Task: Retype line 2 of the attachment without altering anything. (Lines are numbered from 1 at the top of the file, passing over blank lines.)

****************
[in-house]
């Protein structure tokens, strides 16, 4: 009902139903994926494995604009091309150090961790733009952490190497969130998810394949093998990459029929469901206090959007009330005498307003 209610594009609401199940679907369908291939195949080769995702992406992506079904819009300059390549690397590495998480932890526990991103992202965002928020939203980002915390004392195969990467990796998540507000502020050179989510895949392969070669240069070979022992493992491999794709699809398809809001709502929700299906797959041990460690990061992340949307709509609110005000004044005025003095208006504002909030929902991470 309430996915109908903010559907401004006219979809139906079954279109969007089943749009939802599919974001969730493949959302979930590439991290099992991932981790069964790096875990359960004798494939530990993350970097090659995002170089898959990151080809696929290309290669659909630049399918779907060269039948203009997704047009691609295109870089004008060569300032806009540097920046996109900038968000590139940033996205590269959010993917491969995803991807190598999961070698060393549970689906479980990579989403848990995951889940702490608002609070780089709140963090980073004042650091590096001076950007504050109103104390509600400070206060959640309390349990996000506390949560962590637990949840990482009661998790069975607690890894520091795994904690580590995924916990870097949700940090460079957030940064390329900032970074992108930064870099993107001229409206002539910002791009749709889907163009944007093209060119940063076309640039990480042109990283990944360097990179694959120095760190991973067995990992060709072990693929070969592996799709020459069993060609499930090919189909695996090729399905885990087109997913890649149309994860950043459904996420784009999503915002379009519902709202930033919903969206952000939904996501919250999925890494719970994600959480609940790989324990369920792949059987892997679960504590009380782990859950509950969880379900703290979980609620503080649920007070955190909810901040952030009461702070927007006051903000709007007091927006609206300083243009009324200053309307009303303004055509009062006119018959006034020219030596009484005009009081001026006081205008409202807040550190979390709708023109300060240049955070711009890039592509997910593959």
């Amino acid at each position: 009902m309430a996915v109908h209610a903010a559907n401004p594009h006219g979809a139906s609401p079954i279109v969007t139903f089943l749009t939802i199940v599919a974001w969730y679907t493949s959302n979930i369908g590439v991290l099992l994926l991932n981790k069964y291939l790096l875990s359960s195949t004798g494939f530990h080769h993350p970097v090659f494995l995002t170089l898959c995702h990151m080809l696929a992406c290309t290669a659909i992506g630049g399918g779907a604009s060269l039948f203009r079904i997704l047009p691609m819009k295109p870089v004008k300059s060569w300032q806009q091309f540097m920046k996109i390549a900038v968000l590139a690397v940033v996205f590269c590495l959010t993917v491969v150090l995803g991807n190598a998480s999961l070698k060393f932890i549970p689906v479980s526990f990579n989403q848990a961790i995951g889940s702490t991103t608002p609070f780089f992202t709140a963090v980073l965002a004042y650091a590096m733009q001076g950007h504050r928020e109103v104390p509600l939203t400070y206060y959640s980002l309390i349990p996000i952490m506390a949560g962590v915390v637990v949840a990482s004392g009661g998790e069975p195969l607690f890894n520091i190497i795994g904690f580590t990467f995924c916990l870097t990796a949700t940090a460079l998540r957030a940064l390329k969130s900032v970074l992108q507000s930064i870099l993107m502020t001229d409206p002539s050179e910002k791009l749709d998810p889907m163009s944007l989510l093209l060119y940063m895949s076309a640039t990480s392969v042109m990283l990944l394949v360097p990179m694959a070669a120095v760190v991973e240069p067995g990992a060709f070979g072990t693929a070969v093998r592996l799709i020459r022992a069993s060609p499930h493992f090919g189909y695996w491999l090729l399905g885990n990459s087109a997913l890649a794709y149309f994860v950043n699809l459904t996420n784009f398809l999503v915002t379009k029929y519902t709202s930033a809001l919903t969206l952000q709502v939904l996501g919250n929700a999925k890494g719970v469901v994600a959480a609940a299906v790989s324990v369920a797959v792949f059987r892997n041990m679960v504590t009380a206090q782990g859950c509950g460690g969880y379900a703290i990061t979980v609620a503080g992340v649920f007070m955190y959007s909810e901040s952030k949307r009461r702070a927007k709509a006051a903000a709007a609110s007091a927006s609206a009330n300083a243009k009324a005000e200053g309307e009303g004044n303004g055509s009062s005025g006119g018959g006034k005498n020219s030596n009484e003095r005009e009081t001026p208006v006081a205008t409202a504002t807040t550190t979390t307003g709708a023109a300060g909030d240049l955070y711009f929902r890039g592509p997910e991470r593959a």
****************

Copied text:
């Protein structure tokens, strides 16, 4: 009902139903994926494995604009091309150090961790733009952490190497969130998810394949093998990459029929469901206090959007009330005498307003 209610594009609401199940679907369908291939195949080769995702992406992506079904819009300059390549690397590495998480932890526990991103992202965002928020939203980002915390004392195969990467990796998540507000502020050179989510895949392969070669240069070979022992493992491999794709699809398809809001709502929700299906797959041990460690990061992340949307709509609110005000004044005025003095208006504002909030929902991470 309430996915109908903010559907401004006219979809139906079954279109969007089943749009939802599919974001969730493949959302979930590439991290099992991932981790069964790096875990359960004798494939530990993350970097090659995002170089898959990151080809696929290309290669659909630049399918779907060269039948203009997704047009691609295109870089004008060569300032806009540097920046996109900038968000590139940033996205590269959010993917491969995803991807190598999961070698060393549970689906479980990579989403848990995951889940702490608002609070780089709140963090980073004042650091590096001076950007504050109103104390509600400070206060959640309390349990996000506390949560962590637990949840990482009661998790069975607690890894520091795994904690580590995924916990870097949700940090460079957030940064390329900032970074992108930064870099993107001229409206002539910002791009749709889907163009944007093209060119940063076309640039990480042109990283990944360097990179694959120095760190991973067995990992060709072990693929070969592996799709020459069993060609499930090919189909695996090729399905885990087109997913890649149309994860950043459904996420784009999503915002379009519902709202930033919903969206952000939904996501919250999925890494719970994600959480609940790989324990369920792949059987892997679960504590009380782990859950509950969880379900703290979980609620503080649920007070955190909810901040952030009461702070927007006051903000709007007091927006609206300083243009009324200053309307009303303004055509009062006119018959006034020219030596009484005009009081001026006081205008409202807040550190979390709708023109300060240049955070711009890039592509997910593959």